If you have not experienced these problems, you have not done much patent prosecution recently. I can testify that the problems created are painful and difficult to overcome.

Mr. Cole, respectfully you confuse and conflate different problems with the different sections of patent law.

I do wish that you would take the lessons that I have provided to you, and integrate them to identify just who is the real culprit in the quagmire of US subject matter eligibility (hint: it is not the applicants, no matter how less than perfect any particular application may be).

No one is saying that poor applications should get a free pass to be granted. At the same time, poor applications simply are NO excuse for legislating from the bench and conflating the different sections of law.

I really do “get” that you want to advocate for ‘scriveners’ to do their best job possible. But your advocacy misses the mark and you become part of the problem when your wanting better of ‘scriviners’ provides excuses for the mangling of law by the judicial branch.

As I stated, patents are legal documents and are NOT engineering documents. Sufficient technical basis? Definitely. But that sufficiency is measured by LEGAL standards — not engineering standards.

@ Skeptical

In Athena I wrote amicus briefs for CIPA both in the Federal Circuit en banc application and in the petition for certiorari. The important claim was claim 9, and our brief identified no less than three novel chemical entities disclosed in the patent, namely iodinated MuSK, a double complex autoantibody/iodinated MusK formed in solution and a precipitated triple complex autoantibody/iodinated MuSK/sheep IgG. Even an attentive moron could understand that each of these three compounds, made in the laboratory by the hand of man, qualifies as a composition of matter, being assembled from two and then three discrete ingredients. We also explained that the precipitated end product qualified as a manufacture under the leading Hartranft case because it had a new name, a new chemical form and a new utility, being convenient for radioactive counting. Thirdly, we argued that viewing the process as a whole it qualified as an eligible process because of its chemically transformative nature. It was therefore relevant to THREE of the FOUR eligible categories under section 101, as explained in our briefs with relevant to the leading authorities for each category. To make it easier for technically illiterate judicial clerks we included a diagram distinguishing clearly what were products of nature and what was made by the hand of man, with arrows pointing to the chemical species that were new.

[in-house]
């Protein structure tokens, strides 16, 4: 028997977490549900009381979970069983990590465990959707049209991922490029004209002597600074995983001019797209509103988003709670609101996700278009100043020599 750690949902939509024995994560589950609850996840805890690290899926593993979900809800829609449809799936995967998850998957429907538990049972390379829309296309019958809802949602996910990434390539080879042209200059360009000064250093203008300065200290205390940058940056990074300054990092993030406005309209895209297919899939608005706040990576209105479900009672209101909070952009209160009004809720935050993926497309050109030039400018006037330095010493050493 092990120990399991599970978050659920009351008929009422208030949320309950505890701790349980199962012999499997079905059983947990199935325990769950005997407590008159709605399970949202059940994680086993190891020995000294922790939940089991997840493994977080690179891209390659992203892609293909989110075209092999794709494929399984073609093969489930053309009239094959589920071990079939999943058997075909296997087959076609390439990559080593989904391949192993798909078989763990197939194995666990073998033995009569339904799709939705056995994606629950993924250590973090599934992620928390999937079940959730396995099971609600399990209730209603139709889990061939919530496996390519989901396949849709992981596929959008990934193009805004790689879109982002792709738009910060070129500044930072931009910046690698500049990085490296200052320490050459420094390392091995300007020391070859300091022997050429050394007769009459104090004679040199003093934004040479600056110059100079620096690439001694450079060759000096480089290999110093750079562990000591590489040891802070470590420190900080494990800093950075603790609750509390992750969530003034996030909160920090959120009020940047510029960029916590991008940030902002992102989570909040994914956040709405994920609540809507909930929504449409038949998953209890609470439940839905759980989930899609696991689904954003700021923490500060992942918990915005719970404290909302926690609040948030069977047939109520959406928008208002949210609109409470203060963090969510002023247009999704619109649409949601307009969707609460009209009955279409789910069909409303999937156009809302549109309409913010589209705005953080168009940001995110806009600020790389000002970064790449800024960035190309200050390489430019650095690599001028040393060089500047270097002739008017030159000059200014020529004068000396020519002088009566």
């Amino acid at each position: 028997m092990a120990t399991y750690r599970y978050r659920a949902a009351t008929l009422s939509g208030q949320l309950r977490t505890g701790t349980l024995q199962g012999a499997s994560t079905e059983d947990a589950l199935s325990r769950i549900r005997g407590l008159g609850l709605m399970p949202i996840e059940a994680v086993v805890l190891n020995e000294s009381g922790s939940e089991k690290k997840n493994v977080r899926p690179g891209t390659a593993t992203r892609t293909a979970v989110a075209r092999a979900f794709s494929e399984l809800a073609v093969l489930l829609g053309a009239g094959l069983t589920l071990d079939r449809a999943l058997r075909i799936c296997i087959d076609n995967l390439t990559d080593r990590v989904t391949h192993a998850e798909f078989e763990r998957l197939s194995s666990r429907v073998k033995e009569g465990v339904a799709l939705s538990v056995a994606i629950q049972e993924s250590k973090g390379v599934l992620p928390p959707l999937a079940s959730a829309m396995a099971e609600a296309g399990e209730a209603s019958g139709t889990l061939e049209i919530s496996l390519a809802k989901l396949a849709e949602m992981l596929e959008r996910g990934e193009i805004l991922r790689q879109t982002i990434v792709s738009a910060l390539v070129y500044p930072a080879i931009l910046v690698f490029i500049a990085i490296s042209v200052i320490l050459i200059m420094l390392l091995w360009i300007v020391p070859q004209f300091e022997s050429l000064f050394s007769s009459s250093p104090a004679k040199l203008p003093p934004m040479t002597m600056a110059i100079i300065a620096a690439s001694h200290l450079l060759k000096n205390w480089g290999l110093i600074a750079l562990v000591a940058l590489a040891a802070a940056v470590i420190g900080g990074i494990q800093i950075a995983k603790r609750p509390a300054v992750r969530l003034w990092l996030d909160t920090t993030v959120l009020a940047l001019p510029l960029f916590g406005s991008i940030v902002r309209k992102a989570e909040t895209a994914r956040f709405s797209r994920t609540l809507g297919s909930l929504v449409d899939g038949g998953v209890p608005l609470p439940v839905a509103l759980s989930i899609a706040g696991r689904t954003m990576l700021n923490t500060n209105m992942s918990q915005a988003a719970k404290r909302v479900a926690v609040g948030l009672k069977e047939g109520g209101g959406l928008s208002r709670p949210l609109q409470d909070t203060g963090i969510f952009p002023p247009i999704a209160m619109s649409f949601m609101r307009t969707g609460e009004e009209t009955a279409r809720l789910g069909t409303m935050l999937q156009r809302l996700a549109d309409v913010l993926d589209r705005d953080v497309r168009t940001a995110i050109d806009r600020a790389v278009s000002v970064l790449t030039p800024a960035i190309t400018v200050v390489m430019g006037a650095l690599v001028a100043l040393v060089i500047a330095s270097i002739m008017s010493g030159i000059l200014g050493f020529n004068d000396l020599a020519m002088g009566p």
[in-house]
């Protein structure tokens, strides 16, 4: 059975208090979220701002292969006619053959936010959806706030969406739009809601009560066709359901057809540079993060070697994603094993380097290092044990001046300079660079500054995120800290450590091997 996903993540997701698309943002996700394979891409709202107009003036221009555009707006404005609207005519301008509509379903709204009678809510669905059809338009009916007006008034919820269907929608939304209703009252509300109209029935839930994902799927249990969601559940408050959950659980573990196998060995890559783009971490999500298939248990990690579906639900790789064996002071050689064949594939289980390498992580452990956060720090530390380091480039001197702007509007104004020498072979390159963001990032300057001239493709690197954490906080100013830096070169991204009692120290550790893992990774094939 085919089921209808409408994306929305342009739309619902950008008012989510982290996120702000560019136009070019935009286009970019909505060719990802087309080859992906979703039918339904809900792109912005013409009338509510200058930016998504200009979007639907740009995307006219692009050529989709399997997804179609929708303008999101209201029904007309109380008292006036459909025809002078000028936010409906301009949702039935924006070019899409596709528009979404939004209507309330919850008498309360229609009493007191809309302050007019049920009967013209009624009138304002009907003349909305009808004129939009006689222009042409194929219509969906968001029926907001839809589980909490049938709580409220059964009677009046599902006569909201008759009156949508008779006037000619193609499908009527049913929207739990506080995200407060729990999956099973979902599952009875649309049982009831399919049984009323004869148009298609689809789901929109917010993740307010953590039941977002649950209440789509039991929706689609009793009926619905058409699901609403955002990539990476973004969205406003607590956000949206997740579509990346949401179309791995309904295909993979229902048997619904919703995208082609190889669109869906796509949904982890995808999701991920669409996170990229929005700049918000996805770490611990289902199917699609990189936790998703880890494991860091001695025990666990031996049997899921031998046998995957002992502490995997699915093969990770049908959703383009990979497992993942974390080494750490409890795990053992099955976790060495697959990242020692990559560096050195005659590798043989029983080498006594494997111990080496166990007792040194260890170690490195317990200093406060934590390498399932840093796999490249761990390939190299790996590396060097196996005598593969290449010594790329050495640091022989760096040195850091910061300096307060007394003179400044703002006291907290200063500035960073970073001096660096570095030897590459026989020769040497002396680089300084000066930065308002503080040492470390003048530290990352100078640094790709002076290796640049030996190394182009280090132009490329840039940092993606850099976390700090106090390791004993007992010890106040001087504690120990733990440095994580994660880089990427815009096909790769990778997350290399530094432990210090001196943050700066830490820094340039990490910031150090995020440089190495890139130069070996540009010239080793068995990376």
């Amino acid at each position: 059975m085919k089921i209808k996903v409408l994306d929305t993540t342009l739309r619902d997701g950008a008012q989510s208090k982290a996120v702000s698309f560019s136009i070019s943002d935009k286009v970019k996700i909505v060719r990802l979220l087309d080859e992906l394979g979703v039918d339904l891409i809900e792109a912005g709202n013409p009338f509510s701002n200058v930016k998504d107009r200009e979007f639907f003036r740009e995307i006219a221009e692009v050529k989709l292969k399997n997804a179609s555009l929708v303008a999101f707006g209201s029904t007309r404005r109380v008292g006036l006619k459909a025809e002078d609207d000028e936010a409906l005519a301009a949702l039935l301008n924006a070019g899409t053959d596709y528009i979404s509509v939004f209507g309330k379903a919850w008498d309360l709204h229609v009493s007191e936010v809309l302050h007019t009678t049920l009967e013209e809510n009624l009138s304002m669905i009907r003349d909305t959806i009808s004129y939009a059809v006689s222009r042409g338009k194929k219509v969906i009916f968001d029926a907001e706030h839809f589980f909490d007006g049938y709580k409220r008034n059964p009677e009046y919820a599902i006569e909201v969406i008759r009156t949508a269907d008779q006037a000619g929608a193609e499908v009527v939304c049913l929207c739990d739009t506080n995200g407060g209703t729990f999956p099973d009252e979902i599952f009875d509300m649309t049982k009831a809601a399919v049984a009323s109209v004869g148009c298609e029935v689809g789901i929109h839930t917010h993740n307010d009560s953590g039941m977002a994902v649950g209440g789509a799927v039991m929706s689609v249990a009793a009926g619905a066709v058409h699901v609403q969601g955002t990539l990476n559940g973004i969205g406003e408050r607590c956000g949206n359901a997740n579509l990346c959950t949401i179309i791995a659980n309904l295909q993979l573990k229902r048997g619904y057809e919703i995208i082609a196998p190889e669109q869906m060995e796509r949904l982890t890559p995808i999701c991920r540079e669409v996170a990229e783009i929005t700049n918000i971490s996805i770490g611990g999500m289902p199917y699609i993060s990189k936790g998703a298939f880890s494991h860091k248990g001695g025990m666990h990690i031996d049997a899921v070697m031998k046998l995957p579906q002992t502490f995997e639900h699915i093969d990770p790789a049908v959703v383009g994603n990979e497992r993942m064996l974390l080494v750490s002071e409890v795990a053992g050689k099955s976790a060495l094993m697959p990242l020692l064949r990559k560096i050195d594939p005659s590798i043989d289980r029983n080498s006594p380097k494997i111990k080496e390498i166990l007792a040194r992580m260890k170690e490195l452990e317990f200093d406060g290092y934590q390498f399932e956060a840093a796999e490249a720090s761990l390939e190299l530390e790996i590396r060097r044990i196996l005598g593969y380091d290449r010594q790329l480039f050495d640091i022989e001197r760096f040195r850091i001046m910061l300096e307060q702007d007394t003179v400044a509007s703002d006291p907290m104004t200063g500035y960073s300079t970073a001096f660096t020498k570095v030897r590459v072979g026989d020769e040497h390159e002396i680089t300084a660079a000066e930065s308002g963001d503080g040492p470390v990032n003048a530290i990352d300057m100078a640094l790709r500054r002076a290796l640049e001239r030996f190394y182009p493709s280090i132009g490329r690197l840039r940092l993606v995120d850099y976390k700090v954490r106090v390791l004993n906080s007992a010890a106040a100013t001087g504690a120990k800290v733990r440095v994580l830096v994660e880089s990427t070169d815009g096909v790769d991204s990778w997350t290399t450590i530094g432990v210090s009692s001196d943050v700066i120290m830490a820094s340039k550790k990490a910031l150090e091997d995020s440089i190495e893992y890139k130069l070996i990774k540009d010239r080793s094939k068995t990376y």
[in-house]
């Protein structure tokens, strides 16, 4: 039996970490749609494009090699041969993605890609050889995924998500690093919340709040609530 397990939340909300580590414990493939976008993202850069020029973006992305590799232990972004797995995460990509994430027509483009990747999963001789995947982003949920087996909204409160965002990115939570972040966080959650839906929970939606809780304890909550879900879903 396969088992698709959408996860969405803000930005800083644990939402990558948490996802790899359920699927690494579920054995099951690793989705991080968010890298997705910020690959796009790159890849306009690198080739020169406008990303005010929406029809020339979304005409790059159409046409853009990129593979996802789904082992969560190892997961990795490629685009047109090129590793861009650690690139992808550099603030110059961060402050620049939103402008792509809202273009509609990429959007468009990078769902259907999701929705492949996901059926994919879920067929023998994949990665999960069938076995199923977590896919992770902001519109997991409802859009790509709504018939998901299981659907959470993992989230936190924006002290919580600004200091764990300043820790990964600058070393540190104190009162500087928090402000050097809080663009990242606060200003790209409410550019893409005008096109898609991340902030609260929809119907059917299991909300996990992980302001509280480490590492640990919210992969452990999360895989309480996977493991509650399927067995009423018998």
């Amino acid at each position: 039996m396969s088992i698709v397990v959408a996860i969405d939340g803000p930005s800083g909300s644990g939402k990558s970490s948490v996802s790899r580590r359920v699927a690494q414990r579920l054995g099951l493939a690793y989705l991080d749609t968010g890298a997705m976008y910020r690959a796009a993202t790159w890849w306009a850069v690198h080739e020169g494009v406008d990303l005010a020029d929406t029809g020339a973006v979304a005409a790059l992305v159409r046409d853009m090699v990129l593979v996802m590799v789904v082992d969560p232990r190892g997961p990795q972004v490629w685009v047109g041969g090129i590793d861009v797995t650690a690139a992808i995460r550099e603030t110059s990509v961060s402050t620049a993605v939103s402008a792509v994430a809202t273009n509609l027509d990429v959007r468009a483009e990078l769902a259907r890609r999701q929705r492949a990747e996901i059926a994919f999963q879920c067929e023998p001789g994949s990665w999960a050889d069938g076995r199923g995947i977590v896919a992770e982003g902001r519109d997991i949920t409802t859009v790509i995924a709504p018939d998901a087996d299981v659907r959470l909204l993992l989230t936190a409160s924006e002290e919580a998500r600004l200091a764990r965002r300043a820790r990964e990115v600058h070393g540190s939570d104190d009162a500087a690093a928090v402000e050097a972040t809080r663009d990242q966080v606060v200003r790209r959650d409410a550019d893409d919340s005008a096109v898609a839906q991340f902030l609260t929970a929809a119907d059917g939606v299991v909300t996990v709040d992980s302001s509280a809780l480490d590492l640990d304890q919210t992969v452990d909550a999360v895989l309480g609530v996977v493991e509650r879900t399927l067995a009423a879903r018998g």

It is extremely depressing that the panel majority in the en banc application barely dirtied their hands with the material scientific facts and the legal implications of those facts, taking a very broad brush view of what was claimed and failing to distinguish between generically known techniques and novel species within that genus. Judges More, O'Malley, Wallach and Stoll got it right in their dissent, as did Judge Newman, but unfortunately they remained in a minority. The Supremes did not bother with the issue, nor did it bother them that the categorical exclusion of diagnostic methods now apparently being applied at the CAFC level places the US clearly in breach of its obligations under the TRIPS treaty to grant patents in "all fields of technology".

In my opinion the CAFC judges are greatly culpable for the present mess. If the majority had displayed the same attention to detail in relation to the material facts as they did in their verbose analysis of prior case law they would never have reached the decision that they did. Nevertheless we do have a duty not to help this kind of nonsense by saying that techniques are conventional when they are in fact novel.

True, poor applications simply are NO excuse for legislating from the bench. But we should not help the judges along this primrose path by less than the optimum drafting on behalf of applicants and over-generalized and in the outcome misleading statements in the specifications we file. If many of the CAFC judges are poor at their jobs, as demonstrated here, the greater the onus on us to minimize such events in future by stepping up our drafting. We CAN'T change the judges in the Federal Circuit. But we CAN ensure that the specifications that we file are of the utmost quality and persuasive power.

"the greater the onus on us to minimize such events in future by stepping up our drafting"

Again (as I have noted in the past), your call for better drafting is good advise -- on its own.

It does NOT make good advice for advocacy in treating the actual MALalignment by the Court (and its underlying courts) vis a vis patent eligibility case law.

YOUR OWN amicus briefs are a testament to this.

Ask yourself, how well were your briefs received?